Rupture diagnosed pathologically in patients who have received an upfront resection
Caudate involvementCTumor involving the caudate
Lymph node metastasisNAny one of the following criteria is met:

1) Lymph node with short-axis diameter of >1 cm.

2) Portocaval lymph node with short-axis diameter >1.5 cm.

3) Spherical lymph node shape with loss of fatty hilum.

Distant metastasisMAny one of the following criteria is met:

1) One non-calcified pulmonary nodule greater than or equal to 5 mM in diameter.

2) Two or more non-calcified pulmonary nodules, each greater than or equal to 3 mM in diameter.

3) Pathologically proven metastatic disease.

a)All annotation factors are described as positive or negative..

CT, computed tomography; HU, Hounsfield units; MRI, magnetic resonance imaging..

Figure 1. PRETEXT group I, II, III, IV. These four groups reflect hepatic parenchymal tumor involvement. When assessed at diagnosis they are PRETEXT. When assessed after neoadjuvant chemotherapy, but before surgical resection, they are called POST-TEXT. The group is defined by the number of contiguous whereas sections of liver that are tumor free. Left lateral section=Couinaud segments 2 and 3. Left medial section=Couinaud segment 4. Right anterior section=Couinaud segments 5 and 8. Right posterior section=Couinaud segments 6 and 7. Involvement of couinaud segment 1, the caudate lobe, is designated as an annotation factor “C”. Adopted from [13,18].

4) Biopsy

Histologic confirmation on biopsy is mandatory in the diagnosis of HB. Generally, ultrasound-guided needle biopsy is preferable to upfront surgical excision. However, in certain cases, upfront surgical resection at diagnosis is recommended. COG AHEP 0731 recommended upfront surgical resection at diagnosis for PRETEXT I-II tumors with no evidence of macrovascular invasion, defined as at least a 1-cm free tumor margin from the middle hepatic vein, retrohepatic inferior vena cava, and portal bifurcation [12].

Multicenter Clinical Trials and Current Treatment Guidelines

The multimodal risk-stratified treatment strategy using CDDP-based adjuvant and neoadjuvant chemotherapy and surgery for HB has been well established in the multicenter clinical trials performed by the four major study groups. The risk stratification categories used by each group are summarized in Table 2. Although the categories used by these groups are different, they all involve PRETEXT and POSTTEXT staging, tumor biology, presence of metastasis, and response to neoadjuvant chemotherapy (primary mass reduction, a decrease in AFP level) [7].

Table 2 . Risk stratification schemes of the major study groups [13].

Very low riskPRETEXT I or II, pure fetal histology, and primary resection
Low risk/standard riskPRETEXT I or II any histology primary resectionPRETEXT I, II, and IIIPRETEXT I, II, and IIIPRETEXT I, II, and III
Intermediate riskPRETEXT II, III, IV unresectable at diagnosis V+, P+, E+,SCUPRETEXT IV any PRETEXT with rupture, N1, P2, P2a, V3, and V3a multifocal
High riskAny PRETEXT +AFP level<100 ng/mLAny PRETEXT V+, P+, E+, M+,SCU AFP level <100 ng/mL tumor ruptureAny PRETEXT V+, P+, E+, M+multifocalAny PRETEXT M1, N2 AFP level <100 ng/mL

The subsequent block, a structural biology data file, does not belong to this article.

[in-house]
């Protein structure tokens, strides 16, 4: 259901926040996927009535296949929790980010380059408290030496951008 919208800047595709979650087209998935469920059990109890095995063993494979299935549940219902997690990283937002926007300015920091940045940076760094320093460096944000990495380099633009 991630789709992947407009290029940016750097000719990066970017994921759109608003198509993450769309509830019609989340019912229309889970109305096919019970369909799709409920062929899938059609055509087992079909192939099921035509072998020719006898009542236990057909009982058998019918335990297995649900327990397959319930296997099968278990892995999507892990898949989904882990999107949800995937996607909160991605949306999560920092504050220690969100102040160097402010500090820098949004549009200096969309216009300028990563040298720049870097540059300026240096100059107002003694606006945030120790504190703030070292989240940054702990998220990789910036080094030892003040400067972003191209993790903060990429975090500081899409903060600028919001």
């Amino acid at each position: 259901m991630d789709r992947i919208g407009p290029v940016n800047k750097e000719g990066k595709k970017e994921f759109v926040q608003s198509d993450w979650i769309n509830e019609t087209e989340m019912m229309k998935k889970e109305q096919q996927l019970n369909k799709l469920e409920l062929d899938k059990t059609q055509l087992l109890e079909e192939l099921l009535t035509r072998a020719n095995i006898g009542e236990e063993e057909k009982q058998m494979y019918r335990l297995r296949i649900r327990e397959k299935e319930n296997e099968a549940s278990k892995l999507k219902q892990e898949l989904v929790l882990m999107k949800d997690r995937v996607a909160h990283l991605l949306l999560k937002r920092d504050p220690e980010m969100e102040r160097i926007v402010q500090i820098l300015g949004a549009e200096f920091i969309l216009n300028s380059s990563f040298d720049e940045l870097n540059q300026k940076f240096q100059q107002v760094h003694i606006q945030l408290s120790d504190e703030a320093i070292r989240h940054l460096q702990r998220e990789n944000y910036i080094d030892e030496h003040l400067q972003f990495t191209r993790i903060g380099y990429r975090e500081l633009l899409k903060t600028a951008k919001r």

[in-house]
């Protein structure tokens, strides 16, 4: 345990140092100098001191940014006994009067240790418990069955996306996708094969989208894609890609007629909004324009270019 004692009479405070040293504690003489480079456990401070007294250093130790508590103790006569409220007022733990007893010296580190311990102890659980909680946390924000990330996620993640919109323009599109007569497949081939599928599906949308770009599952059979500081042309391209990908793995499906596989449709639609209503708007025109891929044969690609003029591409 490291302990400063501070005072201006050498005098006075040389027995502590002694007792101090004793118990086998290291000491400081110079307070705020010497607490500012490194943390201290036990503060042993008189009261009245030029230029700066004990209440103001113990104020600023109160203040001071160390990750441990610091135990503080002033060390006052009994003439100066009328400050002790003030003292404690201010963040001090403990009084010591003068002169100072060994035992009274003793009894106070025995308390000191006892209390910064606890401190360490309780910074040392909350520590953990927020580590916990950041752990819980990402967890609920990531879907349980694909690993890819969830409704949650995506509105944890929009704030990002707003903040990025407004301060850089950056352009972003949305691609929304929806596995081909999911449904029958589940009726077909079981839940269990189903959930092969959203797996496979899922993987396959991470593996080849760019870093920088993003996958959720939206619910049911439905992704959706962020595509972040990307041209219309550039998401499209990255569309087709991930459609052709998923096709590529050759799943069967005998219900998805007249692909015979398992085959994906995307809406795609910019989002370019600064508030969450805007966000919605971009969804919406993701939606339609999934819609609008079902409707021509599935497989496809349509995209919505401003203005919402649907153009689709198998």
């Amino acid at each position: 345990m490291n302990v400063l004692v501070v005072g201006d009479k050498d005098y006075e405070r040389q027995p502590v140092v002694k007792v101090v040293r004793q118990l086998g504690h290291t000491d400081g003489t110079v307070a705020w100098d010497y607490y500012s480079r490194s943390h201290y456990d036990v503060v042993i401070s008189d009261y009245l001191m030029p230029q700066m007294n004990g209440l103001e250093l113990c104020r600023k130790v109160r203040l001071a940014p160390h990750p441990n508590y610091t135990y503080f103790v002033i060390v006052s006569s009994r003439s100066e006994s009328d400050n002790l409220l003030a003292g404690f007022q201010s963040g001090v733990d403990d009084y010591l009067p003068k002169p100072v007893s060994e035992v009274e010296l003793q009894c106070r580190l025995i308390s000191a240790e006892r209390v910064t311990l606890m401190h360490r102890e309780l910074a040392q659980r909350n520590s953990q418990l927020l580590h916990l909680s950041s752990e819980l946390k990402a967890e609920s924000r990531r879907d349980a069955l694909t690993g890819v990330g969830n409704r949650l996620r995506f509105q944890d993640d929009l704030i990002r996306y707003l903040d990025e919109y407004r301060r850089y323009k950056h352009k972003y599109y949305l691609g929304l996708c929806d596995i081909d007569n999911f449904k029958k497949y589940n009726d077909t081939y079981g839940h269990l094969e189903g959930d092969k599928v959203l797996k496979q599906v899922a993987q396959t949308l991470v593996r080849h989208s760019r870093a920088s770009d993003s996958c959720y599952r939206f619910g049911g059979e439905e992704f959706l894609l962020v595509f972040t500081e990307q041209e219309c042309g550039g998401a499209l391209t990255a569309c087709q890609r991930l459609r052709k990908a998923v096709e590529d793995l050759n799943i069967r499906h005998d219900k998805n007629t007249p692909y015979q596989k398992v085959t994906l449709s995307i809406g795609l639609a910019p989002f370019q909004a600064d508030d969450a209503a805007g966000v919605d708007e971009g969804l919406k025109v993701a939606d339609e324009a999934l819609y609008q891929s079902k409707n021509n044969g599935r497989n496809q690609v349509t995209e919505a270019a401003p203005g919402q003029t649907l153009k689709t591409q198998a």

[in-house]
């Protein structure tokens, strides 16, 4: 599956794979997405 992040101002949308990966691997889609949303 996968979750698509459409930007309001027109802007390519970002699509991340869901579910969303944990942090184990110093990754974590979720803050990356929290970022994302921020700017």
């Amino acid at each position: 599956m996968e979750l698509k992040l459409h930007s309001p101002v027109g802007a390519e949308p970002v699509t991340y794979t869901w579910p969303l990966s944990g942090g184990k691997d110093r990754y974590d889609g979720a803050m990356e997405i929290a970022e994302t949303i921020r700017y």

COG, Children’s Oncology Group; GPOH, German Society for Pediatric Oncology; JPLT, Japanese Study Group for Pediatric Liver Tumors; PRETEXT, pretreatment extent of disease; AFP, alpha-fetoprotein; SIOPEL, International Childhood Liver Tumors Strategy Group; SCU, small cell undifferentiated histology..

1) Chemotherapy

The results of the clinical trials suggest that standard and low-risk patients can be treated successfully by CDDP alone or combined with 5-fluorouracil and vincristine whereas high-risk patients require more intensive chemotherapy with doxorubicin, carboplatin, and dose-dense CDDP (Table 3). Patients who receive neoadjuvant chemotherapy should be reassessed after two cycles of treatment by POSTTEXT staging and measurement of the AFP level to define surgical resectability and to determine whether or not further chemotherapy or metastasectomy is needed [12]. A study of the effect of neoadjuvant chemotherapy on resectability found that the majority of stage III and IV HBs either did or did not achieve radiologic resectability after two cycles of chemotherapy and that further chemotherapy did not change this outcome [13,14].

Table 3 . Current treatment strategies of the major study groups [2].

Study groupRisk groupChemotherapySurgery
COG (AHEP 0731)Very low riskNonePrimary
Low riskCDDP, 5FU, VCR×2Primary
Intermediated riskCDDP, 5FU, VCR, Doxo×6-8After 2-4 courses
High riskVCR, irinotecan, temsirolimus×2After 4-6 courses
CDDP, 5FU, VCR, Doxo×6
(SIOPEL 6)Standard riskCDDP×6After 4 courses
(SIOPEL 4)High riskCDDP weekly×8, Doxo 3rd weekly×3After 8 CDDP/3Doxo
GPOHStandard riskCDDP, Doxo×3-4After 2-3 courses
High riskCDDP×5 alternating CARBO/Doxo×5 (SIOPEL 3 HR)After 5-7 courses
PRETEXT IICDDP, PIRA×6After 2 courses
PRETEXT III/IV all V+P+E+CDDP, PIRA×5-6 or CDDP, PIRA×2+IFOS/CARBO/PIRA/VP-16×3-4After 3-4 courses